Reading Anoop Bhat’s article about the toxic work culture of architectural practices in India that talks of exploitation of entrants to the profession (interns and fresh graduates) set me thinking. The subject is not new to me and I have consciously tried to avoid any situation where the interests of young architects are compromised.
I graduated in 1969 and before that I had several voluntary summer internships. I was paid a salary from the day I joined an office. My education and training allowed me to be productive from day one, and take responsibility for design and construction drawings. The small architectural office that I worked in, had separate engineering, project management and accounts sections in addition to design and drawing. A very senior architect that I worked with, used to say – only 10% of an architect’s time was spent on design and 90% on making sure that the design got implemented. The architect’s work included preparing contract documents, procuring contracts, obtaining approvals, supervising construction and taking responsibility for the safety of the building. Large architectural practices employed architects, engineers, accountants, surveyors, supervisors and liaison agents. Some practices believed that design was the most important part of the work while others believed it was project delivery that clients valued most. There were others who specialised in obtaining statutory approval. A good architectural practice looked after all three aspects and charged a fee as recommended by Indian Institute of Architects. Offices that focused mainly on project delivery charged a lower fee.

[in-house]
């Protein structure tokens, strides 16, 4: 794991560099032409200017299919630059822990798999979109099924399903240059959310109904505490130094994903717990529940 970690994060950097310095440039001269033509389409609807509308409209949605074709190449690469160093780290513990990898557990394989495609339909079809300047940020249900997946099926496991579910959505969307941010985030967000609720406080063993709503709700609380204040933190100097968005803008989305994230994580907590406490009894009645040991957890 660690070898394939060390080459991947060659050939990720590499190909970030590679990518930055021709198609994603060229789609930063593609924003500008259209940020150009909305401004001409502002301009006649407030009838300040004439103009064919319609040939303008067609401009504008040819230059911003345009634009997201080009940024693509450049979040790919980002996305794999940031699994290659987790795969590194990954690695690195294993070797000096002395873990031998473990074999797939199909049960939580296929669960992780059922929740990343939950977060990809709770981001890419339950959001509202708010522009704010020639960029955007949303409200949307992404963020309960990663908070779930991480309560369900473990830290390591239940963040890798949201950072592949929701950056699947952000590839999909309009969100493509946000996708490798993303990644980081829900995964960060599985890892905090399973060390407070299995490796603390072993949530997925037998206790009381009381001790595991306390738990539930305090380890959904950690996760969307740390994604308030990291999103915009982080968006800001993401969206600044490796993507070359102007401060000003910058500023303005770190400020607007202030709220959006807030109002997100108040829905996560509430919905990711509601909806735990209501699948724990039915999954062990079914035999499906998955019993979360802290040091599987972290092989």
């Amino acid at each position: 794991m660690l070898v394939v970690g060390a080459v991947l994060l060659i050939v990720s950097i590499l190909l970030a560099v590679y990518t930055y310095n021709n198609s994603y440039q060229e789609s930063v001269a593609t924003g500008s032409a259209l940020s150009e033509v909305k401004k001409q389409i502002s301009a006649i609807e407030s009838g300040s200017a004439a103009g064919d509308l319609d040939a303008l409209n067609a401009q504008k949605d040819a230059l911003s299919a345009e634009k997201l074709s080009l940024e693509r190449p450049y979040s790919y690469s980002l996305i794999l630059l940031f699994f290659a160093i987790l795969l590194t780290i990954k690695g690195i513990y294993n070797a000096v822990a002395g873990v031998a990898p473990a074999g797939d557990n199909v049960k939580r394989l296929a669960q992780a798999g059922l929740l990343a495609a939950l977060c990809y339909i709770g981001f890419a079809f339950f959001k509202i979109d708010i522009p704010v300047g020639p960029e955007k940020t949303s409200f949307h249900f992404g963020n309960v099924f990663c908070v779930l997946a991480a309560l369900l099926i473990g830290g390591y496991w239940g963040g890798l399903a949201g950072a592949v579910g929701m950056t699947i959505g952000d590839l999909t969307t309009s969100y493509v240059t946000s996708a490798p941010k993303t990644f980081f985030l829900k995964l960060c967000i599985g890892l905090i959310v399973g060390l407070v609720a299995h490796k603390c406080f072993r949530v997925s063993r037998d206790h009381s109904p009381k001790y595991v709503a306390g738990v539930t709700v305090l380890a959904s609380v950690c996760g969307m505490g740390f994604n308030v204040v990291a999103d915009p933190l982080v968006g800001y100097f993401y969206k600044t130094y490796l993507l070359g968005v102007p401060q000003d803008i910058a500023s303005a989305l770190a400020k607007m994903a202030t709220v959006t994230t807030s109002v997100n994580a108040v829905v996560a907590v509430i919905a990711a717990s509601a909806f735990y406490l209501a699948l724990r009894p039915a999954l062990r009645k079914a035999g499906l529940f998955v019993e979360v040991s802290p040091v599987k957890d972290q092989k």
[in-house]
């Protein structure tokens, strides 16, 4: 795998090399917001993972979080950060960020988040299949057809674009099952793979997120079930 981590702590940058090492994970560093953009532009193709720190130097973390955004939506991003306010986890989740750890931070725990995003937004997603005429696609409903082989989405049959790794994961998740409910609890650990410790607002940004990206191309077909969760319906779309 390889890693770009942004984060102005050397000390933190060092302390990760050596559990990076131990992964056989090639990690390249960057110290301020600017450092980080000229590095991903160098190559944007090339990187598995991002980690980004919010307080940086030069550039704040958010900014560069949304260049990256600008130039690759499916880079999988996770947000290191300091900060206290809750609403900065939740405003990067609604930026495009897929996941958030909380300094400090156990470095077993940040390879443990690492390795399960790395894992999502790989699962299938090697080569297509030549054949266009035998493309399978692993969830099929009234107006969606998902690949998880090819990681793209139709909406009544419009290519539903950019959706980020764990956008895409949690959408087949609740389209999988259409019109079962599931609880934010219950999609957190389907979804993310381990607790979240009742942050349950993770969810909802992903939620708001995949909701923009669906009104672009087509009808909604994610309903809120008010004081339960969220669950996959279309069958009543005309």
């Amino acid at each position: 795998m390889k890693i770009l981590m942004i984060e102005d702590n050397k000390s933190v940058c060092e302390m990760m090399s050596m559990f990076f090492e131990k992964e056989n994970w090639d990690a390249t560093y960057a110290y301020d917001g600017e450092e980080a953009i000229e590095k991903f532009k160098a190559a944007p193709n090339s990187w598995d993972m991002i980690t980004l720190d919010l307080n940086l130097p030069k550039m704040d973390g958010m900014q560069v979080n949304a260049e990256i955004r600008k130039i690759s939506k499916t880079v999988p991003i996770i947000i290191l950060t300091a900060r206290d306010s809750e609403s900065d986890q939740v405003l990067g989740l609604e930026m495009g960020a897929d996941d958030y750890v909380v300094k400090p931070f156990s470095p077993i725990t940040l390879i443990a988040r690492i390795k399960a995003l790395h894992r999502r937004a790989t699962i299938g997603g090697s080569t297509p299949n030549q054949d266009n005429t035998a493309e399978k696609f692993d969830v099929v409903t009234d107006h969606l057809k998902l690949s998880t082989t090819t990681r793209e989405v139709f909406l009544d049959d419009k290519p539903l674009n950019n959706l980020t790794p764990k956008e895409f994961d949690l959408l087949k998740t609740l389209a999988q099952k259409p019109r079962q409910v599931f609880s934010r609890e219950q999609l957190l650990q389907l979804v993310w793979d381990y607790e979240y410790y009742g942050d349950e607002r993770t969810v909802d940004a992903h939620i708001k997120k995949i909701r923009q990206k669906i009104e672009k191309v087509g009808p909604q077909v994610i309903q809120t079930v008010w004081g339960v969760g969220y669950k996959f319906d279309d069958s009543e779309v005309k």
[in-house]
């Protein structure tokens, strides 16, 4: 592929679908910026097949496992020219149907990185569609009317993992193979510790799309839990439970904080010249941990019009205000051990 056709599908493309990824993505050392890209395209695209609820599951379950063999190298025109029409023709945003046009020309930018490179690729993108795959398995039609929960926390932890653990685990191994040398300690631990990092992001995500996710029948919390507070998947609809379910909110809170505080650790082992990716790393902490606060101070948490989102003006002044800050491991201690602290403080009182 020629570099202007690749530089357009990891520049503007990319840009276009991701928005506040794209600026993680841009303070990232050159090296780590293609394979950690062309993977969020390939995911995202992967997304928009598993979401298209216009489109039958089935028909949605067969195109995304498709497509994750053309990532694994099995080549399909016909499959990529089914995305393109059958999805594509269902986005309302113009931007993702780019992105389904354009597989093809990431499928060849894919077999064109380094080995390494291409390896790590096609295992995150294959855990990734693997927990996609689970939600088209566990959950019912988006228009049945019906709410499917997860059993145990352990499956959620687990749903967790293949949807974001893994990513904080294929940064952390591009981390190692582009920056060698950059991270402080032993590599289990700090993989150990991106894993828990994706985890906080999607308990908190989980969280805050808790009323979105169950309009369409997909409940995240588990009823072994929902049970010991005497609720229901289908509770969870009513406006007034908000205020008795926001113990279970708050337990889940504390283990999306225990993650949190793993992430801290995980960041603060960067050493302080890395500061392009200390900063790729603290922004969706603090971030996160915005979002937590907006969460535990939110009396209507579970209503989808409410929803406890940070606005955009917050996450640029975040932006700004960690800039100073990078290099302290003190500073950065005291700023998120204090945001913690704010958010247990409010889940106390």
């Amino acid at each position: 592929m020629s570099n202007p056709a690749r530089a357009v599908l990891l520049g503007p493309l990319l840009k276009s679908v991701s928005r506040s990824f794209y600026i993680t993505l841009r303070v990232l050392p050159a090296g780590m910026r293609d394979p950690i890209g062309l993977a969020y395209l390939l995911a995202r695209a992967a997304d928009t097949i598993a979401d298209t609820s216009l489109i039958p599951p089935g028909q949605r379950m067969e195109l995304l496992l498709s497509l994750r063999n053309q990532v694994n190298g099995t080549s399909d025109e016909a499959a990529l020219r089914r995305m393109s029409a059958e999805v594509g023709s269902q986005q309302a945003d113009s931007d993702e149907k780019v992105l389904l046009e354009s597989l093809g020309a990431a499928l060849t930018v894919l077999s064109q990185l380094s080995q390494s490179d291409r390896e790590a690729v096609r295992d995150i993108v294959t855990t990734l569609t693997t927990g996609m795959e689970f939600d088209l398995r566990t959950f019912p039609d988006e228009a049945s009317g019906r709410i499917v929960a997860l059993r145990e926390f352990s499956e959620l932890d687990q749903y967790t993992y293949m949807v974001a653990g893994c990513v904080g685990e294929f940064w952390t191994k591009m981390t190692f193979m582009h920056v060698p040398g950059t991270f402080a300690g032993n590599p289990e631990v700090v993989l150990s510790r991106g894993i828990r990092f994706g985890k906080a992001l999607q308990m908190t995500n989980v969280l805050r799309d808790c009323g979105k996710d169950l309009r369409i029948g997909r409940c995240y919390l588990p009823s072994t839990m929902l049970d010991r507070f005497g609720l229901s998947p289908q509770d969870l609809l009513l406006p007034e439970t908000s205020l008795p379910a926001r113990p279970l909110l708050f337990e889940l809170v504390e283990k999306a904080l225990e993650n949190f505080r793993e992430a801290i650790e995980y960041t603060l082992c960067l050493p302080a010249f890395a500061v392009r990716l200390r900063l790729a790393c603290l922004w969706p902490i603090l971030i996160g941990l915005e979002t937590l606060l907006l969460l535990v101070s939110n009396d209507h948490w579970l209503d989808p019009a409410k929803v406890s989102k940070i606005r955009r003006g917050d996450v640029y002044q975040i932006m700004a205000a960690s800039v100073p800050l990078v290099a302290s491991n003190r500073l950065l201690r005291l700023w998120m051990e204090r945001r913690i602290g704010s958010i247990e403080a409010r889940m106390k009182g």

The structure of professional fees recommended by Indian Institute of Architects included 35% of the fee for design and 65% for the rest of the work. According to this structure architects charged 35% of their fee for 10% of the service. In a sense, the engineering division of the architectural practice subsidised the work of the architectural division. One large service provider was the Public Works Department of the state and the central government. Here too the architectural section was small and the project management section large.
The method of procuring projects has changed in India. Larger projects go to Project Management firms and they give out only design work to architectural firms. In the present system, the scope of architects’ work has been reduced to 10% of what it used to be and the fee payable has been reduced accordingly. With this low fee, Indian architectural design practices are no longer profitable and they reduce their costs by spending less time on design, underpaying their staff, and by engaging in ways of making money that would have been considered unethical earlier. Exploitation of fresh entrants is only a small part of the changed situation. There are many ‘successful’ practices who are not short of work, but one would be hard put to find one that pays a decent salary to fresh entrants.